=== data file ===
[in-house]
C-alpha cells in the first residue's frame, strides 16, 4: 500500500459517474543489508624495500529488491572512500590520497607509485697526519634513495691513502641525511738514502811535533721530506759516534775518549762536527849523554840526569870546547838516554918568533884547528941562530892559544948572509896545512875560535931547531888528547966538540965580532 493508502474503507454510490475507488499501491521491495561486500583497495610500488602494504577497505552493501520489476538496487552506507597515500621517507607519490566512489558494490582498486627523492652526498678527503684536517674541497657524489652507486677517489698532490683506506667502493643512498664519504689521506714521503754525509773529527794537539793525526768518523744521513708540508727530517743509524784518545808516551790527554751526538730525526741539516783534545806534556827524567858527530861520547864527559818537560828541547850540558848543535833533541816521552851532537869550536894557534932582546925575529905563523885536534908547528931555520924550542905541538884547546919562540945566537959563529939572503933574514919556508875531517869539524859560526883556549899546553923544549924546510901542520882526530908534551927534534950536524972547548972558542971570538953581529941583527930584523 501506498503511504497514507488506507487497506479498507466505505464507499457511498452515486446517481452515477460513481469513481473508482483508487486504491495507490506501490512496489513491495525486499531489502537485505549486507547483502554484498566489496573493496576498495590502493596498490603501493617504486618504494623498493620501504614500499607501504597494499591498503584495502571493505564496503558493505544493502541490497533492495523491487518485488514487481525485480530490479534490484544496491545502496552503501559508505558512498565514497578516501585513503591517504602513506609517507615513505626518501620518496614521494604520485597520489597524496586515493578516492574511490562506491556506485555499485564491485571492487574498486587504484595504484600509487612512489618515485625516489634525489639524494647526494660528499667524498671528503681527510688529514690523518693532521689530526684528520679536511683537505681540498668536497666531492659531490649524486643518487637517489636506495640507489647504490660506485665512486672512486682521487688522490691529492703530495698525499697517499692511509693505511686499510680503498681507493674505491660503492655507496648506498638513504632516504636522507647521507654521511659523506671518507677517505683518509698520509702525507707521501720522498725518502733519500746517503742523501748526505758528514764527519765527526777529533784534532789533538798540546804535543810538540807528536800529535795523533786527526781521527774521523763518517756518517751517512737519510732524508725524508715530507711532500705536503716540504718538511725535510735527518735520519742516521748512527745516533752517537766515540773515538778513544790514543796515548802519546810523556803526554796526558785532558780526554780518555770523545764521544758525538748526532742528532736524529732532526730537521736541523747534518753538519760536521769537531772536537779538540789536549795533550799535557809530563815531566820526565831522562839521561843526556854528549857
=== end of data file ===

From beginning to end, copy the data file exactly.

[in-house]
C-alpha cells in the first residue's frame, strides 16, 4: 500500500459517474543489508624495500529488491572512500590520497607509485697526519634513495691513502641525511738514502811535533721530506759516534775518549762536527849523554840526569870546547838516554918568533884547528941562530892559544948572509896545512875560535931547531888528547966538540965580532 493508502474503507454510490475507488499501491521491495561486500583497495610500488602494504577497505552493501520489476538496487552506507597515500621517507607519490566512489558494490582498486627523492652526498678527503684536517674541497657524489652507486677517489698532490683506506667502493643512498664519504689521506714521503754525509773529527794537539793525526768518523744521513708540508727530517743509524784518545808516551790527554751526538730525526741539516783534545806534556827524567858527530861520547864527559818537560828541547850540558848543535833533541816521552851532537869550536894557534932582546925575529905563523885536534908547528931555520924550542905541538884547546919562540945566537959563529939572503933574514919556508875531517869539524859560526883556549899546553923544549924546510901542520882526530908534551927534534950536524972547548972558542971570538953581529941583527930584523 501506498503511504497514507488506507487497506479498507466505505464507499457511498452515486446517481452515477460513481469513481473508482483508487486504491495507490506501490512496489513491495525486499531489502537485505549486507547483502554484498566489496573493496576498495590502493596498490603501493617504486618504494623498493620501504614500499607501504597494499591498503584495502571493505564496503558493505544493502541490497533492495523491487518485488514487481525485480530490479534490484544496491545502496552503501559508505558512498565514497578516501585513503591517504602513506609517507615513505626518501620518496614521494604520485597520489597524496586515493578516492574511490562506491556506485555499485564491485571492487574498486587504484595504484600509487612512489618515485625516489634525489639524494647526494660528499667524498671528503681527510688529514690523518693532521689530526684528520679536511683537505681540498668536497666531492659531490649524486643518487637517489636506495640507489647504490660506485665512486672512486682521487688522490691529492703530495698525499697517499692511509693505511686499510680503498681507493674505491660503492655507496648506498638513504632516504636522507647521507654521511659523506671518507677517505683518509698520509702525507707521501720522498725518502733519500746517503742523501748526505758528514764527519765527526777529533784534532789533538798540546804535543810538540807528536800529535795523533786527526781521527774521523763518517756518517751517512737519510732524508725524508715530507711532500705536503716540504718538511725535510735527518735520519742516521748512527745516533752517537766515540773515538778513544790514543796515548802519546810523556803526554796526558785532558780526554780518555770523545764521544758525538748526532742528532736524529732532526730537521736541523747534518753538519760536521769537531772536537779538540789536549795533550799535557809530563815531566820526565831522562839521561843526556854528549857